This is a guest post by Alex Dick-Godfrey, Assistant Director, Studies administration for the Council on Foreign Relations Studies Program.
Last month, Soma Oil and Gas, a London based energy company, searching for hydrocarbon deposits off the coast of Somalia, announced that it had completed a seismic survey to ascertain the potential for recoverable oil and gas deposits. Although further details have yet to be released, chief executive Rob Sheppard announced that the results were encouraging. However, Somalia, and potential investors, should proceed with caution when considering entering this frontier market.
East African oil exploration, and in Somalia specifically, is not a secret. Energy firms like Royal Dutch Shell and Exxonmobil operated in Somalia before the government collapsed in 1991. But recent gains against the insurgent group al Shabaab in the south and the decrease in piracy off the coast have sparked a regeneration of the industry. The Somali president, riding these positive evolutions, recently stated that the country is “open for business.”
Although recent security developments are encouraging, substantial hurdles still exist. The Heritage Institute recently released “Oil in Somalia: Adding Fuel to the Fire?,” by Dominik Balthasar. The paper discusses how the oil industry in Somalia could have a promising future, but it also explores the risks facing Somalia if the development of its petroleum resources is not carefully managed. Balthasar rightly asks, “is Somalia ready for oil?”
The historic challenges that have limited business opportunities in Somalia, domestic insurgency and piracy, have diminished for now, but these threats have not disappeared. Al Shabaab has been largely pushed out of southern Somalia by multinational forces, but has recently proven that it is still able to operate in the north of Kenya. As Kenya flexes to counter al Shabaab in its own country, it could provide an opportunity for al Shabaab to return to its previous strongholds in Somalia. And even as piracy has largely stopped, it is conceivable that al Shabaab or others could see oil tankers as opportunities to resurrect that practice as well.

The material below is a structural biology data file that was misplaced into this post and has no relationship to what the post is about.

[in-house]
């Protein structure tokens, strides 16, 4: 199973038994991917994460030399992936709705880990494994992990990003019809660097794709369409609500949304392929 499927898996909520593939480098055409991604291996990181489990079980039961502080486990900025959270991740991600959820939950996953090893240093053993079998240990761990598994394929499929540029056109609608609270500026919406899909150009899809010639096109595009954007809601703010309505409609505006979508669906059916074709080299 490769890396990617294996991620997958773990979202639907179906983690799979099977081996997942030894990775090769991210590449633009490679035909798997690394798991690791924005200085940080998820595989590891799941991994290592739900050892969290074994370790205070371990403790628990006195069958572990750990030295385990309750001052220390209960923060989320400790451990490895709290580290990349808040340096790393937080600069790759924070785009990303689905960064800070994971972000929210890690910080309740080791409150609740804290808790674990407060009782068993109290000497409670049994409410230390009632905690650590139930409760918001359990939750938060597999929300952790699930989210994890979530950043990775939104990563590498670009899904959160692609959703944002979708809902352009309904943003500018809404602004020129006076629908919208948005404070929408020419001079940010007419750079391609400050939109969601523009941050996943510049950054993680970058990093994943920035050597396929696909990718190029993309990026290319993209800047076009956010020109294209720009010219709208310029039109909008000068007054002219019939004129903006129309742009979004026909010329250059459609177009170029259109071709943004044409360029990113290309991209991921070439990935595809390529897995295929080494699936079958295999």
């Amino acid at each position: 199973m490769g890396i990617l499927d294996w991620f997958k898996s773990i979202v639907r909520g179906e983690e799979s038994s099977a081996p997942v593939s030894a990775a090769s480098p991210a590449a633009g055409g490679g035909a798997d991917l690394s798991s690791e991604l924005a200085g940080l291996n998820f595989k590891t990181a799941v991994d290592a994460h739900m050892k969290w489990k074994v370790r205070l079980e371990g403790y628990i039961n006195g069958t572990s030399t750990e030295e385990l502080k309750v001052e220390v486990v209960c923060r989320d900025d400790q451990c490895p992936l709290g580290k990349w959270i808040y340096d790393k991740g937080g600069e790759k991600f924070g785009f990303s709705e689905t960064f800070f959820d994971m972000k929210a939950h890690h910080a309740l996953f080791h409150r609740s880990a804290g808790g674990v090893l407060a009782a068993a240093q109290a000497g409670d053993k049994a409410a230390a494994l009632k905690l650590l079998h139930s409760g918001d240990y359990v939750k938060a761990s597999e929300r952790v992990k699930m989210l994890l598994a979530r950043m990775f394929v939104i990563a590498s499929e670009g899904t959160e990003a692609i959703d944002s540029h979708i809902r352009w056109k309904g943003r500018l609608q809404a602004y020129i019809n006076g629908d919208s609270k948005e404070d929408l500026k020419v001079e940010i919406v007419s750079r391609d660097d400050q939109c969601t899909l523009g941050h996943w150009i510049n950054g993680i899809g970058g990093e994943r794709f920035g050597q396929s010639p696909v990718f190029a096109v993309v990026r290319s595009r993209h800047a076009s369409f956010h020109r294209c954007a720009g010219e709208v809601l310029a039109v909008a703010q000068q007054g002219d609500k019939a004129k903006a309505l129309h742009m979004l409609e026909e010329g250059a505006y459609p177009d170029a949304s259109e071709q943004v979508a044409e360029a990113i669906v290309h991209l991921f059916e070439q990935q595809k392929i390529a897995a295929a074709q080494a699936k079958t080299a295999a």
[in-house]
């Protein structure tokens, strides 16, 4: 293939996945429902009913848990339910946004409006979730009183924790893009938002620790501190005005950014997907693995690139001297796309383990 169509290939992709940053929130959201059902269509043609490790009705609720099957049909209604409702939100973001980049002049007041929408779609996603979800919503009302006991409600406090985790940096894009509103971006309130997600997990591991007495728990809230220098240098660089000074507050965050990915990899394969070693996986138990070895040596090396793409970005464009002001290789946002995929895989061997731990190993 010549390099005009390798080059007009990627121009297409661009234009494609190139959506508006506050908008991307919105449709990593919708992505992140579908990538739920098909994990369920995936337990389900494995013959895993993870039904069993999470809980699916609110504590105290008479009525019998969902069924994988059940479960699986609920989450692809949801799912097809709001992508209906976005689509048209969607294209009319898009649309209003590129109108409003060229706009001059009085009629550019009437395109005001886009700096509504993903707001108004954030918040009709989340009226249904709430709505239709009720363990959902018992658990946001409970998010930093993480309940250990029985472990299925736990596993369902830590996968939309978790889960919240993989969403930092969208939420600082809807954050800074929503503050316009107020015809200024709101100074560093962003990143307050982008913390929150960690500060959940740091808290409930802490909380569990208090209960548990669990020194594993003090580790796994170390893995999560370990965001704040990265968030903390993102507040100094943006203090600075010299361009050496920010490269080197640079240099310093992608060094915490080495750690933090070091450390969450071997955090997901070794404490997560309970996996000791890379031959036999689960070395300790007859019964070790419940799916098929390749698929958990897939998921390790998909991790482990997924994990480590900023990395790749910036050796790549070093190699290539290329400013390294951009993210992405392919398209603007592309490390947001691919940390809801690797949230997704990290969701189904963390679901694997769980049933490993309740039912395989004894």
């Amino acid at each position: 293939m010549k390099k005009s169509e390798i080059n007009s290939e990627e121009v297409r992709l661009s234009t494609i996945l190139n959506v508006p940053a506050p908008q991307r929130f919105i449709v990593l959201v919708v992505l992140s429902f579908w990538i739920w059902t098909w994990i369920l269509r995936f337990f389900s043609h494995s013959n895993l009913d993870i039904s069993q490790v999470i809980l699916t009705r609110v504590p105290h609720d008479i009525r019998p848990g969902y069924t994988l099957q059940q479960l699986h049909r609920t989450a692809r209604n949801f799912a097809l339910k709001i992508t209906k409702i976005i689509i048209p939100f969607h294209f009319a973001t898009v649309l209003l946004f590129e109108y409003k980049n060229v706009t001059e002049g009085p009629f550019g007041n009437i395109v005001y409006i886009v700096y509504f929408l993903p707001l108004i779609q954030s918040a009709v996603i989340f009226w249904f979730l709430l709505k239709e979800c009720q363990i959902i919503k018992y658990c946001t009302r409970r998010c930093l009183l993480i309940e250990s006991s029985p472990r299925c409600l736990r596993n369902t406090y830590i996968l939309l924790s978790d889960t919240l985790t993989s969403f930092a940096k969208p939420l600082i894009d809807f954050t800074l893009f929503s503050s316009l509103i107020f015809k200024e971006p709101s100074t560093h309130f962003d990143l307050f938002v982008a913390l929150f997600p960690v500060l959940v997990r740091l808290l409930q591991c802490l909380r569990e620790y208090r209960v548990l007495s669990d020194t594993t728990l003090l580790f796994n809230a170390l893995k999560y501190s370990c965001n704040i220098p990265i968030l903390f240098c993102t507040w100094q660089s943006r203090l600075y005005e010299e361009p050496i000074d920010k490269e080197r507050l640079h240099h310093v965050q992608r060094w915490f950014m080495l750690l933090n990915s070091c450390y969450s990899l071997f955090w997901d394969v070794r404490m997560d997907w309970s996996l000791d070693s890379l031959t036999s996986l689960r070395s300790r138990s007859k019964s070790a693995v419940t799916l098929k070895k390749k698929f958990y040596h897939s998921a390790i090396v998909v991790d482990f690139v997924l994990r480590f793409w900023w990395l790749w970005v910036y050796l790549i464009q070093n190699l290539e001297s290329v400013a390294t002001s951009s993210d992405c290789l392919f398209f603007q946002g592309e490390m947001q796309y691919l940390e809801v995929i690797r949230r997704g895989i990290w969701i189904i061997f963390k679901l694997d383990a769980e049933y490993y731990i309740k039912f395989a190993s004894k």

Beyond these security challenges there may be political disadvantages to developing the hydrocarbon sector in Somalia. Balthasar notes, among other things, that oil will likely exacerbate existing rifts and political tensions. In the context of the recent political turmoil and contentious federalism process, it is clear that any foreign oil companies would face a high degree of political instability and uncertainty. Balthasar also points out that the legal and constitutional conditions in Somalia are ambiguous in determining who can enter or negotiate contracts with oil companies. Without a well-defined regulatory environment for oil and gas resources, federal states, semi-autonomous regions, and the central government could all separately negotiate and enter into conflicting extraction agreements with private companies. The opaque regulatory nature of these resources has already proven problematic in the semi-autonomous regions of Puntland and Somaliland. Even with updated agreements on how to negotiate for and claim oil fields, Puntland and Somaliland have already leveraged their autonomy and granted their own licenses without the central government’s blessing. This is all likely to lead to further turmoil and maybe even conflict over profitable fields and the distribution of revenues.
Somalia is probably not ready for oil development. With excellent access to shipping lanes and supposedly massive untapped wealth (perhaps as much as 110 billion barrels) it is no surprise that multinational oil companies are intrigued, but responsible investors would be wise to think twice. The underlying political instability and security challenges of Somalia will likely inhibit the long term feasibility and profitability of these projects. It could also cause backsliding for the hard fought improvements in Somalia’s government.